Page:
"Okay, then let's set the fans to blow out the house and we'll have some fun here" said Myra. She reached into the back of the refrigerator, behind a watermelon, and pulled out a six-pack of bottles of root beer. "We're in Texas. How's about we re-live some old-time Texas herstory?"

Margie cheered. Myra retrieved a bag from her room that she'd squirreled away after her shopping trip earlier. Setting it on the table, she slapped the wood and said in a hearty, thick Texas accent "This here is the bar of the famous Long Branch Saloon. I'm going to name off the cast of characters, and when you hear one you wanna be, just holler out. First is the owner of the Long Branch, Miss Kitty. She's a hooker with a heart of gold; she keeps her saloon in apple pie order, handling the rowdies and the scarlet ladies with a firm but good-natured hand, and everybody who's within riding distance hitches their cayoose outside the Long Branch. Now, who wants to be Miss Kitty?"

Gillam's arm shot up in the air. Margie, slower on the uptake, also raised her hand. Myra paused, then said "All, right, you my good fellow, you win the coveted Miss Kitty role. Here's your costume." She handed Gillam a hair comb with a feather in it, a gaudy garter, and a dishtowel. It took four doublings of the garter to get it to stay on his upper arm. The comb had to be stuck in the crown of his head to find hair thick enough to hold it. Myra got five small juice glasses from the cupboard and lined them up in front of Gillam. "You stand behind the bar and wipe down glasses in between serving your customers shots of whatever floats their boat." She opened two of the bottles of root beer and set them beside the glasses.

"Do I get to have root beer?" asked Gillam.

"Miss Kitty, you can drink anybody in the place under the table. But never drink alone, always in company." Gillam wasn't sure this was a yes, she could tell. She nodded at him.

"Now, the next player in this here horse opera is Sheriff Matt Dillon, fastest draw this side of the Mississippi, at least so far. He's a good man, our Sheriff, and don't go looking for trouble but trouble still seems to find him." Margie's hand was waving in the air. "All rightee then, we have our Sheriff. Here's your tin badge and your cowpoke hat." Myra helped Margie get into a plastic wide-brimmed hat decorated with daisies.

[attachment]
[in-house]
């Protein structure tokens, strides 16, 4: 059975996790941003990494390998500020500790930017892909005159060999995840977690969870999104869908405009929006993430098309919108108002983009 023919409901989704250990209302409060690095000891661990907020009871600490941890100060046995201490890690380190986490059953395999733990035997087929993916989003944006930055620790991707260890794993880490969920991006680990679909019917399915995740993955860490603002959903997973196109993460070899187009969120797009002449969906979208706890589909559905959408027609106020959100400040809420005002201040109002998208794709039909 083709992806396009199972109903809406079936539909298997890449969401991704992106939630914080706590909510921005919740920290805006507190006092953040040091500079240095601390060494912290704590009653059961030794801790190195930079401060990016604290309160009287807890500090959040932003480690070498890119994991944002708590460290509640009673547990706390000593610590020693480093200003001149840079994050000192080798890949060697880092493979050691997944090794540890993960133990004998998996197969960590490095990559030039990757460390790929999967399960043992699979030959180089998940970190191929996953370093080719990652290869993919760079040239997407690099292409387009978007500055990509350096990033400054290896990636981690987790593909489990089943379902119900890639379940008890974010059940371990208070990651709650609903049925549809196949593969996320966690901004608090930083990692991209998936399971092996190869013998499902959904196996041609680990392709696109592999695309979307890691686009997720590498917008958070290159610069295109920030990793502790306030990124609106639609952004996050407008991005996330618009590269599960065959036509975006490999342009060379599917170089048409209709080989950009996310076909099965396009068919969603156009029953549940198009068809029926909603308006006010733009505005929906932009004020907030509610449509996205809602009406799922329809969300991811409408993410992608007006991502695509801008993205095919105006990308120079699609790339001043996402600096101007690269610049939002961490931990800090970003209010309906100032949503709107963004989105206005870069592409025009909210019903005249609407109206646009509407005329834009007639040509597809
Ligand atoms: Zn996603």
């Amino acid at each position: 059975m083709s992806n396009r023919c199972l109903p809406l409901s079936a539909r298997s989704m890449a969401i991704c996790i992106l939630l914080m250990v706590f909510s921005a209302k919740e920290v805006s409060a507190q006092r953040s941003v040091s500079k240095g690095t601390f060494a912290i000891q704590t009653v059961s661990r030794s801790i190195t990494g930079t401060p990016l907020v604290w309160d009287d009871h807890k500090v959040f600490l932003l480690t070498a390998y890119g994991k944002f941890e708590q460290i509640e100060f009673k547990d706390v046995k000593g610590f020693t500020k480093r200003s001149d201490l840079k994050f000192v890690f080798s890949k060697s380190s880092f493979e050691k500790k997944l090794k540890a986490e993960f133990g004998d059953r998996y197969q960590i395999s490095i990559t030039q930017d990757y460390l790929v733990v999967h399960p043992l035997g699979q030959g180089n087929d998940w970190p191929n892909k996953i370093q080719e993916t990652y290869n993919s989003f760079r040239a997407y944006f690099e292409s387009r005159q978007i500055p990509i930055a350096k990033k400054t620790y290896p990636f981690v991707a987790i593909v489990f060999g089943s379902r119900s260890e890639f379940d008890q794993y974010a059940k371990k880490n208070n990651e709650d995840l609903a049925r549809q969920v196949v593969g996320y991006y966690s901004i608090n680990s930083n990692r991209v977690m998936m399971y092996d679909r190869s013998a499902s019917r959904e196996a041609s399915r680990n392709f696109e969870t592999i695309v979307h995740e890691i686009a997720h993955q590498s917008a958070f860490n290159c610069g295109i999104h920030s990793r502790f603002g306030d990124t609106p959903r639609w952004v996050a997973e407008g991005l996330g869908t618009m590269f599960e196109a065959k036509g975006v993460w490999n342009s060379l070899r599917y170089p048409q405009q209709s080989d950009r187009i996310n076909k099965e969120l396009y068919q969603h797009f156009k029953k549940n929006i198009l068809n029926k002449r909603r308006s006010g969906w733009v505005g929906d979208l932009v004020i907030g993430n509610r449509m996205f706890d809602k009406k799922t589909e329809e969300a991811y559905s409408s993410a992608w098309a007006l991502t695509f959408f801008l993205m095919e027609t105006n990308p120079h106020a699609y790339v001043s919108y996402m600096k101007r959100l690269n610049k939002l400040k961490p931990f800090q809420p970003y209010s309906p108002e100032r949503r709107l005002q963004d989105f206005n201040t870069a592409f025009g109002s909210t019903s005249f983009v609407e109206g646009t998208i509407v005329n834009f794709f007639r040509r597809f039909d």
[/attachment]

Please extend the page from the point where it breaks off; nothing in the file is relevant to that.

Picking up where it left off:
"Where's my six-gun?" said Margie. Ginny looked dismayed -- where did she pick up these things?

"Right here, pardner" said Myra, shaping her hand into a gun and holding it out to Margie. Margie put her hands on Myra's, then pulled her right hand away in a gun shape. "Now holster that, Sheriff Dillon, no use flaunting it." Margie stuck her hand into an imaginary holster.

"Sheriff Dillon has a deputy, a crusty, slightly goofy feller with a limp named Chester. Who wants to be Chester?" Ginny raised her hand. Myra gave her a straw hat and said "You don't get a star because there's only one real sheriff in town. You sit down at the main part of the bar with Mr. Dillon." Margie beamed.

"Every old West town on its way up needed a resident sawbones, and Dodge City is no exception" continued Myra. Ginny whispered to the children "Sawbones is a doctor".

"Our local bone-setter, teeth-puller, and bullet-fisher-outer is called Doc. He sure spends a lot of time at the Long Branch. Folks must be mighty healthy in these parts."

David raised his hand, laughing. Myra handed him a toy stethoscope, saying "Here's a newfangled thingamabob from Kansas City, fer listenin' to an hombre's dying heartbeats. Belly on up to the end of the bar here, Doc."

"And what are you, a dance hall girl?" said Ginny hopefully.

"Nope, I'm just passin' through, reprising a role I first began at the tender age of six." Myra slapped a hat on her own head and stuck a toothpick between her teeth. "I'm Jake the Gunslinger, and I'm up to noooo good."

She walked out onto the front porch, waited a minute, then strode back in slamming the screen door all the way to the wall with a loud whack. Both children jumped, their eyes huge. Myra stalked slowly over to the table, pulled up a chair to the bar facing backward, sat down on it with a swagger, and slammed her hand down onto the table. The children jumped again. Sheriff Dillon's six gun was clearly forgotten.

"I'm parched" she said in a horrible growl. "Gimme a shotta red-eye!" She slapped a nickel onto the table.

Gillam was frozen, staring at Myra, not even looking at the nickel. David leaned over and prompted him "You need to pour Jake some red-eye. Yes, root beer. Just a shot, less than half a glass. That's it. Now you can take the nickel." Gillam stuffed the nickel into his shorts pocket. Margie was about to protest, when Myra slung her head back, drained the glass, and slammed it back onto the table. She shook her head and said "Brrrr! Now, that's some good red-eye! Gimme another one, Miss Kitty." She shoved another nickel onto the table.

As David continued coaching Gillam "No, you don't take the payment until you've served the drink, otherwise you might get shot", Ginny was trying to help out Marshall Dillon. In a loony voice which drew the stares of both children, she said to Jake "You're new to these parts, aintcha, stranger?"